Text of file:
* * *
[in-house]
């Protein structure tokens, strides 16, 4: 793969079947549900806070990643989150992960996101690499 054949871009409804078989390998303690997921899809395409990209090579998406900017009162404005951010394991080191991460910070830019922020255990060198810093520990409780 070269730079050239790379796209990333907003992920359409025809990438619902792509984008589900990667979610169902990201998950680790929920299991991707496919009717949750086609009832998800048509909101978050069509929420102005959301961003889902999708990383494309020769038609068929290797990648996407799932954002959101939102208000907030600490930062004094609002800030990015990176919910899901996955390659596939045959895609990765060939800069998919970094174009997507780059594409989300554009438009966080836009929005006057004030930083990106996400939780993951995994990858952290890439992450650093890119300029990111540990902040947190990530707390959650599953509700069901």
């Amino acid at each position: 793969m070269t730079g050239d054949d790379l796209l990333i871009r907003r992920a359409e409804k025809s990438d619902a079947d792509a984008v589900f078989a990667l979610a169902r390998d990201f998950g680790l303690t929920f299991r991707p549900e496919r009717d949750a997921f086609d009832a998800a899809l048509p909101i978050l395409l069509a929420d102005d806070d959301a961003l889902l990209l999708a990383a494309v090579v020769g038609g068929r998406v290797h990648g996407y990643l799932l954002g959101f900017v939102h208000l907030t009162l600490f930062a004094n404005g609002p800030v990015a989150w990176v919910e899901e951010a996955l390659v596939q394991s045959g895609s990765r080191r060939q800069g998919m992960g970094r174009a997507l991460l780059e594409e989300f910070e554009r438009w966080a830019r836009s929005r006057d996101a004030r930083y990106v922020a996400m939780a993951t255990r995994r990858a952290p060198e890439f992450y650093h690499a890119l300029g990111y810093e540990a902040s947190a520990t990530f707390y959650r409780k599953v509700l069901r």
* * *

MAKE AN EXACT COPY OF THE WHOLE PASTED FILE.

[in-house]
């Protein structure tokens, strides 16, 4: 793969079947549900806070990643989150992960996101690499 054949871009409804078989390998303690997921899809395409990209090579998406900017009162404005951010394991080191991460910070830019922020255990060198810093520990409780 070269730079050239790379796209990333907003992920359409025809990438619902792509984008589900990667979610169902990201998950680790929920299991991707496919009717949750086609009832998800048509909101978050069509929420102005959301961003889902999708990383494309020769038609068929290797990648996407799932954002959101939102208000907030600490930062004094609002800030990015990176919910899901996955390659596939045959895609990765060939800069998919970094174009997507780059594409989300554009438009966080836009929005006057004030930083990106996400939780993951995994990858952290890439992450650093890119300029990111540990902040947190990530707390959650599953509700069901």
């Amino acid at each position: 793969m070269t730079g050239d054949d790379l796209l990333i871009r907003r992920a359409e409804k025809s990438d619902a079947d792509a984008v589900f078989a990667l979610a169902r390998d990201f998950g680790l303690t929920f299991r991707p549900e496919r009717d949750a997921f086609d009832a998800a899809l048509p909101i978050l395409l069509a929420d102005d806070d959301a961003l889902l990209l999708a990383a494309v090579v020769g038609g068929r998406v290797h990648g996407y990643l799932l954002g959101f900017v939102h208000l907030t009162l600490f930062a004094n404005g609002p800030v990015a989150w990176v919910e899901e951010a996955l390659v596939q394991s045959g895609s990765r080191r060939q800069g998919m992960g970094r174009a997507l991460l780059e594409e989300f910070e554009r438009w966080a830019r836009s929005r006057d996101a004030r930083y990106v922020a996400m939780a993951t255990r995994r990858a952290p060198e890439f992450y650093h690499a890119l300029g990111y810093e540990a902040s947190a520990t990530f707390y959650r409780k599953v509700l069901r």